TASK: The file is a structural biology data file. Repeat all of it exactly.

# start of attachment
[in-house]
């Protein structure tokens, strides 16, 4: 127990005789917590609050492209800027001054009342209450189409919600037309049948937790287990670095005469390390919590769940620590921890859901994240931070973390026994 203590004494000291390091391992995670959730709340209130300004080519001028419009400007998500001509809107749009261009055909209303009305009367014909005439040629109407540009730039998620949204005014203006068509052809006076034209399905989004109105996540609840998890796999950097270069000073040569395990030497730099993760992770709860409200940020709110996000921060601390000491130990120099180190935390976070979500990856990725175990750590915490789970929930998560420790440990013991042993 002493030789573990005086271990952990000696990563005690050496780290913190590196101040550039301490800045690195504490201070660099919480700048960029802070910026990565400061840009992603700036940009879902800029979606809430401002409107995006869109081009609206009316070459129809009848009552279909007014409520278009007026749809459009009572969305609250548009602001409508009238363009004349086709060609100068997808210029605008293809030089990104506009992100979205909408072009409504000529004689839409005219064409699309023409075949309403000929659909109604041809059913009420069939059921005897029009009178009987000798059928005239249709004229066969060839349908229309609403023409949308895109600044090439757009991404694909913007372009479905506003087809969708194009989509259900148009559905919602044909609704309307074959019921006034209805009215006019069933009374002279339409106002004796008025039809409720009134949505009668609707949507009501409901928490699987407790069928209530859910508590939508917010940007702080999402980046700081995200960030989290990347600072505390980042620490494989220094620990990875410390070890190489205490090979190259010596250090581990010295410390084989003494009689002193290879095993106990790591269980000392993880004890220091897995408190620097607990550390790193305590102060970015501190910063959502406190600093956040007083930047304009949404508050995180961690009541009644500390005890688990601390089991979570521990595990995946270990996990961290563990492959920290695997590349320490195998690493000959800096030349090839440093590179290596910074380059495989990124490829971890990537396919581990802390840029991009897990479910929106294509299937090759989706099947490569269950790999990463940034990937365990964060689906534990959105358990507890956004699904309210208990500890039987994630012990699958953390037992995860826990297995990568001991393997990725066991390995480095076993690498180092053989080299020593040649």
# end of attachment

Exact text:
[in-house]
């Protein structure tokens, strides 16, 4: 127990005789917590609050492209800027001054009342209450189409919600037309049948937790287990670095005469390390919590769940620590921890859901994240931070973390026994 203590004494000291390091391992995670959730709340209130300004080519001028419009400007998500001509809107749009261009055909209303009305009367014909005439040629109407540009730039998620949204005014203006068509052809006076034209399905989004109105996540609840998890796999950097270069000073040569395990030497730099993760992770709860409200940020709110996000921060601390000491130990120099180190935390976070979500990856990725175990750590915490789970929930998560420790440990013991042993 002493030789573990005086271990952990000696990563005690050496780290913190590196101040550039301490800045690195504490201070660099919480700048960029802070910026990565400061840009992603700036940009879902800029979606809430401002409107995006869109081009609206009316070459129809009848009552279909007014409520278009007026749809459009009572969305609250548009602001409508009238363009004349086709060609100068997808210029605008293809030089990104506009992100979205909408072009409504000529004689839409005219064409699309023409075949309403000929659909109604041809059913009420069939059921005897029009009178009987000798059928005239249709004229066969060839349908229309609403023409949308895109600044090439757009991404694909913007372009479905506003087809969708194009989509259900148009559905919602044909609704309307074959019921006034209805009215006019069933009374002279339409106002004796008025039809409720009134949505009668609707949507009501409901928490699987407790069928209530859910508590939508917010940007702080999402980046700081995200960030989290990347600072505390980042620490494989220094620990990875410390070890190489205490090979190259010596250090581990010295410390084989003494009689002193290879095993106990790591269980000392993880004890220091897995408190620097607990550390790193305590102060970015501190910063959502406190600093956040007083930047304009949404508050995180961690009541009644500390005890688990601390089991979570521990595990995946270990996990961290563990492959920290695997590349320490195998690493000959800096030349090839440093590179290596910074380059495989990124490829971890990537396919581990802390840029991009897990479910929106294509299937090759989706099947490569269950790999990463940034990937365990964060689906534990959105358990507890956004699904309210208990500890039987994630012990699958953390037992995860826990297995990568001991393997990725066991390995480095076993690498180092053989080299020593040649």